The company has come across some extremely high-grade intercepts for gold, platinum and palladium. Some of the high-grade intercepts have been 4,600 grams per ton (4,600 g/t) gold over admittedly short intercepts, about 2–2.5 meter (2–2.5m) sections, 1,600 g/t platinum and 1,700 g/t palladium. Its margins are likely to be extremely wide, so it should be a very profitable producer. Some of the grades at Serra Pelada are among the highest on record. The project has drilled 100,000m to date, and a lot of exploration upside remains.

TGR: For a long time, a group of workers called the Cooperativa de Mineração dos Garimpeiros de Serra Pelada (COOMIGASP) held a percentage of Serra Pelada. Does it still own a percentage?

PK: Yes, that group still owns 25% of Serra Pelada.

TGR: Is Colossus likely to try to buy them out?

PK: I think that could be part of its long-term plan.

TGR: Is Colossus on target for production in H2/13?

PK: Yes. It has a $75M contingency for construction and working capital. It sold some of its production in advance to Sandstorm Gold Ltd. (SSL:TSX.V) and Sandstorm Metals & Energy Ltd. (SND:TSX.V), but it has the right to repurchase half of those commitments.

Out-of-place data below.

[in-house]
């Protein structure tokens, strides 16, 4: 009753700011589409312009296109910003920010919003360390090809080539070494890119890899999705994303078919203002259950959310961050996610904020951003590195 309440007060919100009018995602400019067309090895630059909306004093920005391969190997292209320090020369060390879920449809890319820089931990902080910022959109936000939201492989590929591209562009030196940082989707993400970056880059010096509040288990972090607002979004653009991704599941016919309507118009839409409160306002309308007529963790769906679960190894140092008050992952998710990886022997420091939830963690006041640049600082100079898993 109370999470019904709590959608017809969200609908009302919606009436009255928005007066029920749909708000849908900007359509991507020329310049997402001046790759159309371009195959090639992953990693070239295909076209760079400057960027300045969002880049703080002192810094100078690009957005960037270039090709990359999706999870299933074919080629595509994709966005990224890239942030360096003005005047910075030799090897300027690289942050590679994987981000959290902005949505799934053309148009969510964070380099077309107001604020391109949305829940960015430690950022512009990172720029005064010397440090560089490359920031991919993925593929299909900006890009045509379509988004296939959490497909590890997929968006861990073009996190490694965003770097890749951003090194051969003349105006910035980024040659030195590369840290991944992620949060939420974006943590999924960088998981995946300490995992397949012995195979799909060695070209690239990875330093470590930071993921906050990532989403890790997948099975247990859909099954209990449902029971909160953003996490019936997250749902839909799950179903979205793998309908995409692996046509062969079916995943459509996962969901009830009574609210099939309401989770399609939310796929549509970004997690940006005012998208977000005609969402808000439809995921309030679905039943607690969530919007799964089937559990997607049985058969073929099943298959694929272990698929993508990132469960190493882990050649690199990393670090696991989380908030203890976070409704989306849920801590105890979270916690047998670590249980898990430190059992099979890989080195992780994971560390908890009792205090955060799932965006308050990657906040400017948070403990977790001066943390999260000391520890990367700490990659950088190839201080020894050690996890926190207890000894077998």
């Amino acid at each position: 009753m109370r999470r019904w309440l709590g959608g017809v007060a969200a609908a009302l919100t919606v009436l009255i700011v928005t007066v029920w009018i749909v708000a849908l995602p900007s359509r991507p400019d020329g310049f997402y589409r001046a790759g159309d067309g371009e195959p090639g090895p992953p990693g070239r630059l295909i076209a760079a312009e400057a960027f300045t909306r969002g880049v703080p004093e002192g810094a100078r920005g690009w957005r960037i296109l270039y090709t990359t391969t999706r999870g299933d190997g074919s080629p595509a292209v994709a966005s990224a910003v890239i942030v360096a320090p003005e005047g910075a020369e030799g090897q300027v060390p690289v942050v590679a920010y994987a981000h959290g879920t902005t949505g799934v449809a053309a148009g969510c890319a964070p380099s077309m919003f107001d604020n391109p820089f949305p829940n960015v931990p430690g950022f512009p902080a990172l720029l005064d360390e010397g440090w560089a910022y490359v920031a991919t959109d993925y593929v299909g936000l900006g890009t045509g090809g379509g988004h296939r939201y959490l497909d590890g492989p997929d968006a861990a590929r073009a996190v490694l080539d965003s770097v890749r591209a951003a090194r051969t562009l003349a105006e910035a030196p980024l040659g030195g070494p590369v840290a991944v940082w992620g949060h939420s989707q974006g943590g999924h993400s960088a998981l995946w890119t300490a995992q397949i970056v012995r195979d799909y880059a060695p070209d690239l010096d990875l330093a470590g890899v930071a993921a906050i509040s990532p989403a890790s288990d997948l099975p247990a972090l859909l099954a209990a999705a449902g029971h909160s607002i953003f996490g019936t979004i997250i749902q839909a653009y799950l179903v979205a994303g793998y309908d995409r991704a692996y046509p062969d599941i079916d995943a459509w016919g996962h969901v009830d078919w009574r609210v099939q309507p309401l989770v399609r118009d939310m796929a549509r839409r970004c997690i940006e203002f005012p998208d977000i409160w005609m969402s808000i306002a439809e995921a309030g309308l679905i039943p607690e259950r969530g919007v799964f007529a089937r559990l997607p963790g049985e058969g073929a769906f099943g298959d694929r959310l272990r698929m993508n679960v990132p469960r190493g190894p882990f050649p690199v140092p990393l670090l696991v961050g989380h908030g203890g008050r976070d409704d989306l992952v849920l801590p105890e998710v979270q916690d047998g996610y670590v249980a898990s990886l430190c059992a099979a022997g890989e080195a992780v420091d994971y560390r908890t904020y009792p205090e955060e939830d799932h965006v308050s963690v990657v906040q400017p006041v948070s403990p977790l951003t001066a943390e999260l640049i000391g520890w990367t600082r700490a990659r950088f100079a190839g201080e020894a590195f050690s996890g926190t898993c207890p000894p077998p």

Platinum and palladium production will be relatively important, in addition to gold. This makes it an interesting way to play the PGM space. Investors can be part of a company that is very close to production and should have attractive profit margins.

TGR: With its margins and its unusual gold-PGM project, is this a takeover target?

PK: Yes. Imminent producers inevitably become targets because they are irresistible in terms of adding to production and reserves. Colossus would be a trophy piece for a miner that wanted to own potentially large, high-grade reserves in a good, relatively safe jurisdiction.

TGR: Why have we not seen a pure PGM royalty play?

PK: The market for a pure royalty play in PGMs is probably just too small for a given royalty company to focus solely on these metals; its growth opportunities would be limited.

There are few PGM projects being developed. PGMs are found in places that are not the best or most attractive places to work. Outside of South Africa and Russia, there are relatively few viable locations, therefore, there are very few PGM projects coming onstream in the next two years.